Disney animator Ollie Johnston dies
LOS ANGELES – Ollie Johnston, the last of the “Nine Old Men” who animated “Snow White and the Seven Dwarfs,” “Fantasia,” “Bambi” and other classic Walt Disney films, has died. He was 95.
Johnston died of natural causes Monday at a long-term care facility in Sequim, Wash., Walt Disney Studios Vice President Howard E. Green said Tuesday.
“Ollie was part of an amazing generation of artists, one of the real pioneers of our art, one of the major participants in the blossoming of animation into the art form we know today,” Roy E. Disney, nephew of Walt Disney and director emeritus of the Walt Disney Co., said in a statement.
Walt Disney lightheartedly dubbed his team of crack animators his “Nine Old Men,” borrowing the phrase from President Franklin D. Roosevelt’s description of the U.S. Supreme Court’s members. Perhaps the two most accomplished of the nine were Johnston and his close friend Frank Thomas, who died in 2004 at age 92. The pair, who met as art students at Stanford University in the 1930s, were hired by Disney for $17 a week at a time when he was expanding the studio to produce full-length feature films. Both worked on the first of those features, 1937’s “Snow White.”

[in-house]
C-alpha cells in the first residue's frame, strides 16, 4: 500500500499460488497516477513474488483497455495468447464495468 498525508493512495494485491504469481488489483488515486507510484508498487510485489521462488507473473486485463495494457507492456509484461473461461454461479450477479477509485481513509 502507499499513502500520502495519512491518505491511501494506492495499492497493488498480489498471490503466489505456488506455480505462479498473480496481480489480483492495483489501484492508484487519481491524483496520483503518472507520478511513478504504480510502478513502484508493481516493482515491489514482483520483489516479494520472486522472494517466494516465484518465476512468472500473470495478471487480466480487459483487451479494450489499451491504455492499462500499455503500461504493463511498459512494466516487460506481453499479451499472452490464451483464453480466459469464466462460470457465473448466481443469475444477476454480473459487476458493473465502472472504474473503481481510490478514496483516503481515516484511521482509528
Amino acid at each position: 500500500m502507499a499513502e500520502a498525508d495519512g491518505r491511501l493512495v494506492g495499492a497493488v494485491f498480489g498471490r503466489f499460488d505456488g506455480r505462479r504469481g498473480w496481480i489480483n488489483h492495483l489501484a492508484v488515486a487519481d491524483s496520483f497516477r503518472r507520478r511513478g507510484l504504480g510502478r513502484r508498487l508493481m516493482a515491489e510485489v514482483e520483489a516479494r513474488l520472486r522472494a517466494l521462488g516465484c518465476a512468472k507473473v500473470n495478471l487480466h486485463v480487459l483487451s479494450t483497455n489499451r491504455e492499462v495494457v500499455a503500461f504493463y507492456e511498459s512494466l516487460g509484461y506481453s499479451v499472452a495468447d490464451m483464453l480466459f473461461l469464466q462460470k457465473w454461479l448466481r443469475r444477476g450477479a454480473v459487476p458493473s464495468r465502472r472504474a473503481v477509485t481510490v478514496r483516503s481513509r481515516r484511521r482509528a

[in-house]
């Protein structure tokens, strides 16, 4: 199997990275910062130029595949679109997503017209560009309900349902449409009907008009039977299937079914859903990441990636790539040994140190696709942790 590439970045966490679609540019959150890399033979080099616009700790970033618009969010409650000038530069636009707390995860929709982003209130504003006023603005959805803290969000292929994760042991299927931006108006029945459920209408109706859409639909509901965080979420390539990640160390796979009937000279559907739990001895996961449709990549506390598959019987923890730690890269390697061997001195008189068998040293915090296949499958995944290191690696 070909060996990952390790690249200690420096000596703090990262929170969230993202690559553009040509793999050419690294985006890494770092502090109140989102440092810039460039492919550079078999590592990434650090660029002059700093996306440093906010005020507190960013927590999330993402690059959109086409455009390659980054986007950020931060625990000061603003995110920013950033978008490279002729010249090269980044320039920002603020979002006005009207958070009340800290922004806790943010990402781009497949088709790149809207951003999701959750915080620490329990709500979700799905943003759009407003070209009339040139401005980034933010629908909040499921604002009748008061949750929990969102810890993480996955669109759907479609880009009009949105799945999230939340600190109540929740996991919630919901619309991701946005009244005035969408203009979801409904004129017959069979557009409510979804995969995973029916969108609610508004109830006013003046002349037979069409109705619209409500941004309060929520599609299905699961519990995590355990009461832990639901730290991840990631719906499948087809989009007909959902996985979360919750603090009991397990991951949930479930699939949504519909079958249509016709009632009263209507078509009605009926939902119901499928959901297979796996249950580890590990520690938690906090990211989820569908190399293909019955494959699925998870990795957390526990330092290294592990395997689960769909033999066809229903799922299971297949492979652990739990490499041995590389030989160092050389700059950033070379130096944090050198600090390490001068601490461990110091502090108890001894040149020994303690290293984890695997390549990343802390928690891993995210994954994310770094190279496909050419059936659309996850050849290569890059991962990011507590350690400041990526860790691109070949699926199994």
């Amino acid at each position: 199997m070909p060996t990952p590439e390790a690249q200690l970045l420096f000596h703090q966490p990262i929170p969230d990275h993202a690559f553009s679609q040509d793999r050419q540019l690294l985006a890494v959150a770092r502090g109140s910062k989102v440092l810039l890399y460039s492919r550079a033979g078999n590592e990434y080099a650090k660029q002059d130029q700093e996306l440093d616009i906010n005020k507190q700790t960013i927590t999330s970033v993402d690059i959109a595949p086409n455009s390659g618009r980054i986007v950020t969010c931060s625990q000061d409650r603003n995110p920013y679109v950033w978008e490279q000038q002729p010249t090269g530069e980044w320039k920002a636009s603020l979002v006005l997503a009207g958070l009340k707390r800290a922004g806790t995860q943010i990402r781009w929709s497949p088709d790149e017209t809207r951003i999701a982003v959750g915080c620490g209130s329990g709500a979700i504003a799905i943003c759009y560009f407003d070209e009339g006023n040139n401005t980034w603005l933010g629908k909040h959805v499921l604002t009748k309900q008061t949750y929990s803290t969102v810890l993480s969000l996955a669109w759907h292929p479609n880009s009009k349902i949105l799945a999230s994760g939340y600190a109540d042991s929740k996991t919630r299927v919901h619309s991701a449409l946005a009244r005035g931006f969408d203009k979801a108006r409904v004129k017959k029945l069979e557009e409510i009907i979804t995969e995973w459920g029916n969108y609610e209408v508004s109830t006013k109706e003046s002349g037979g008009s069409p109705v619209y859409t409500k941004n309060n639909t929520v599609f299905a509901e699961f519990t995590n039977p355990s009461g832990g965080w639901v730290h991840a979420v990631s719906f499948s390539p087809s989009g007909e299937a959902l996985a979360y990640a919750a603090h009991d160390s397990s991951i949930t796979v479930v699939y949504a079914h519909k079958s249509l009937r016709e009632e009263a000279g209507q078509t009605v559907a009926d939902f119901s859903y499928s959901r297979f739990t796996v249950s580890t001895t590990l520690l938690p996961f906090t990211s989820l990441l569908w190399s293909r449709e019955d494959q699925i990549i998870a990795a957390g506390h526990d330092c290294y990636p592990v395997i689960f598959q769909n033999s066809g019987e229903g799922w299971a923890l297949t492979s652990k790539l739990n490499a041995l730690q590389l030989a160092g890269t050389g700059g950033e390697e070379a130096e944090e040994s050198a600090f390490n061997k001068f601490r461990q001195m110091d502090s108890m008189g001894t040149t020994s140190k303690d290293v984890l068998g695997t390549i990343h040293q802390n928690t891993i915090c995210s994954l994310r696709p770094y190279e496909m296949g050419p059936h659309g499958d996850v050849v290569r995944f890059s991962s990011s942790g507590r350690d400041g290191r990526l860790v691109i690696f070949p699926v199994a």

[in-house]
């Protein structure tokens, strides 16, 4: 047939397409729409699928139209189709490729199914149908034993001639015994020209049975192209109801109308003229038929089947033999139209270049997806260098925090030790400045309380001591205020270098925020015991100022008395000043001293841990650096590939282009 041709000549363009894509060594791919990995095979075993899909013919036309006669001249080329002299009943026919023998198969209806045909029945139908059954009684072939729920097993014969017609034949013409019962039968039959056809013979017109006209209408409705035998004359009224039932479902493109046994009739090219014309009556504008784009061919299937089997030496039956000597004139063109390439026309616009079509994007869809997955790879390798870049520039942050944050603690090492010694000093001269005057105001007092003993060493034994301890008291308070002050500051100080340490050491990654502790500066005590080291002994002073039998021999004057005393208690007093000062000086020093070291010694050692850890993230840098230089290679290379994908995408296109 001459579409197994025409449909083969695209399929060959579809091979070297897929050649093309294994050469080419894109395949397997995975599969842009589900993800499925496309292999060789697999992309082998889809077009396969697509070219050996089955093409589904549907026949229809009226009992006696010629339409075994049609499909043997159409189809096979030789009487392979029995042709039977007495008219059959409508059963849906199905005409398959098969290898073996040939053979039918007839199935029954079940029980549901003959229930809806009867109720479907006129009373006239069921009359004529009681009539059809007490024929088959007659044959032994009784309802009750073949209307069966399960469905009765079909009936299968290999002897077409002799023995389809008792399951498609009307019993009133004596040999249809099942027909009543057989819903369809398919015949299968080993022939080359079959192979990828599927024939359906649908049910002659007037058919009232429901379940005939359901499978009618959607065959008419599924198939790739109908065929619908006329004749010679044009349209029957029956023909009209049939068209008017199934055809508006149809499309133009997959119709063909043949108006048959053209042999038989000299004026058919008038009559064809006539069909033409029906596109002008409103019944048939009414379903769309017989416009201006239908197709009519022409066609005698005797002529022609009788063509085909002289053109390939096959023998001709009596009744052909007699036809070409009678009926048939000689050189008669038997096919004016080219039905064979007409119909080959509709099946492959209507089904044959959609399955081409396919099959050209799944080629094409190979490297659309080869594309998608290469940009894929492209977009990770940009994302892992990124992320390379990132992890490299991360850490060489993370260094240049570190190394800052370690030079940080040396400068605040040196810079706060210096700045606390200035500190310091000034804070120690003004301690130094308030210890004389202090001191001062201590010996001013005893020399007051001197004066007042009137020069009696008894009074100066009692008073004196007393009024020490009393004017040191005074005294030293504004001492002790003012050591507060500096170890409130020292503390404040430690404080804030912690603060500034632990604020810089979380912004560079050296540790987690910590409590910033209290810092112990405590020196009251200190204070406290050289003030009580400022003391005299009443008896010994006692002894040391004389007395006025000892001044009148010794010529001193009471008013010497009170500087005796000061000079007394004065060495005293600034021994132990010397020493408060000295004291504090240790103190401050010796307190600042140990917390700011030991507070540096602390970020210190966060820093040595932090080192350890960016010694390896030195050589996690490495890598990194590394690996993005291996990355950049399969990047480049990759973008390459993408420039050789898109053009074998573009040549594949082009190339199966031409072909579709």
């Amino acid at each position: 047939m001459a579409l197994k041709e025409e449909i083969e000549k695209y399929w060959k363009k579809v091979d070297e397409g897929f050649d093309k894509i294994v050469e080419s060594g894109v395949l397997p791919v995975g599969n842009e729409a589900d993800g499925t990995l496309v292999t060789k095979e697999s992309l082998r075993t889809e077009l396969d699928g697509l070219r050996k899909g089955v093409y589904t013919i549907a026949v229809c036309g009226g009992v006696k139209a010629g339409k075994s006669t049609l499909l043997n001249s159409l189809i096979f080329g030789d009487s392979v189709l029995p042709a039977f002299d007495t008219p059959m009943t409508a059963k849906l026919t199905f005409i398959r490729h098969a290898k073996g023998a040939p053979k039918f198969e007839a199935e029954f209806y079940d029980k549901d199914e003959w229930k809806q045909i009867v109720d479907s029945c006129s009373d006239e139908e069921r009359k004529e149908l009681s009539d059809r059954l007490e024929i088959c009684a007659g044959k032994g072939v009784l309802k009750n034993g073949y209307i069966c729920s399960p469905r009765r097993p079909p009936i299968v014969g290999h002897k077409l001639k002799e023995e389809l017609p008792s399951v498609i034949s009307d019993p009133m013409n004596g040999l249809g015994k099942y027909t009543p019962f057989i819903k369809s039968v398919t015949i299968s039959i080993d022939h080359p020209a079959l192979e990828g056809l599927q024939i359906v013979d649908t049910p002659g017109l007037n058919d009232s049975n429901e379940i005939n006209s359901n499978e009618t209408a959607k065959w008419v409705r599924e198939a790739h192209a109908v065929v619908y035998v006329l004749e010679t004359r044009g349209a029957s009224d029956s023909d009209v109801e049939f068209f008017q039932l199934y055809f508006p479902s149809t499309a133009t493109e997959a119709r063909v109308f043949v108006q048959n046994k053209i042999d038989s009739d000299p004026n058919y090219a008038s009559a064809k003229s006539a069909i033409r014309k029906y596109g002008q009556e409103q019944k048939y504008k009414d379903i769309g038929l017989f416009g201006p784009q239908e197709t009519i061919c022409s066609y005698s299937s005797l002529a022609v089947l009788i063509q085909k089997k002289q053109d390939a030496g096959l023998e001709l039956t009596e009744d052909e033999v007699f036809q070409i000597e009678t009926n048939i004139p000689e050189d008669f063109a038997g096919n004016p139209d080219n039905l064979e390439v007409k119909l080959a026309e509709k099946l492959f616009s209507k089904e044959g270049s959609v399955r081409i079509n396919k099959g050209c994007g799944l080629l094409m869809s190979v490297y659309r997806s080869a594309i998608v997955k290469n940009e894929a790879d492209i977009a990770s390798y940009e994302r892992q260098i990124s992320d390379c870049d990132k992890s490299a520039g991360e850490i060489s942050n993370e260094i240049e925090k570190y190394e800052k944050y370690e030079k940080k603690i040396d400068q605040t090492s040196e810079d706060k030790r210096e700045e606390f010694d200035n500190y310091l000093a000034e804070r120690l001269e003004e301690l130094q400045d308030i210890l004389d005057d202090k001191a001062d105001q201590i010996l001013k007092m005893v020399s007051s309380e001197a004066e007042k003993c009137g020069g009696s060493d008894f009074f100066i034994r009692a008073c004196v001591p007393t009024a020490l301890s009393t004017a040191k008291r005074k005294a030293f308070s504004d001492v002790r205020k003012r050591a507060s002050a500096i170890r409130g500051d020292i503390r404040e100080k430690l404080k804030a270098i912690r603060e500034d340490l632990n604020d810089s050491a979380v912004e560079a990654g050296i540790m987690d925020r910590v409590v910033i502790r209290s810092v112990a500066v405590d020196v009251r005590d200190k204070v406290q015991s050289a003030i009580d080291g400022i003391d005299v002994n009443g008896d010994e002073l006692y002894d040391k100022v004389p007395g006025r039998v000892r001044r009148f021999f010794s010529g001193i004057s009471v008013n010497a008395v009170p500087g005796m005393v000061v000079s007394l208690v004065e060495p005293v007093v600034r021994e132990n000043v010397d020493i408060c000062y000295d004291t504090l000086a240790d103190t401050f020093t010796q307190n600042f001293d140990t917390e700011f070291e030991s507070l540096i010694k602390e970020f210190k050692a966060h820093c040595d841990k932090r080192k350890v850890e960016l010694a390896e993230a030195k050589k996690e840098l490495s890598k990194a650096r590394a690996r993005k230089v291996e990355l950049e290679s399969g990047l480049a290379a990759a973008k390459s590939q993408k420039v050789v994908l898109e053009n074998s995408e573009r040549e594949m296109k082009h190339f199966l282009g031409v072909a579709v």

Johnston was especially proud of his work on “Bambi” and its classic scenes, including one depicting the heartbreaking death of Bambi’s mother at the hands of a hunter. “(People) know his work. They know his characters. They’ve seen him act without realizing it,” said film historian Leonard Maltin. “He was one of the pillars, one of the key contributors to the golden age of Disney animation.”
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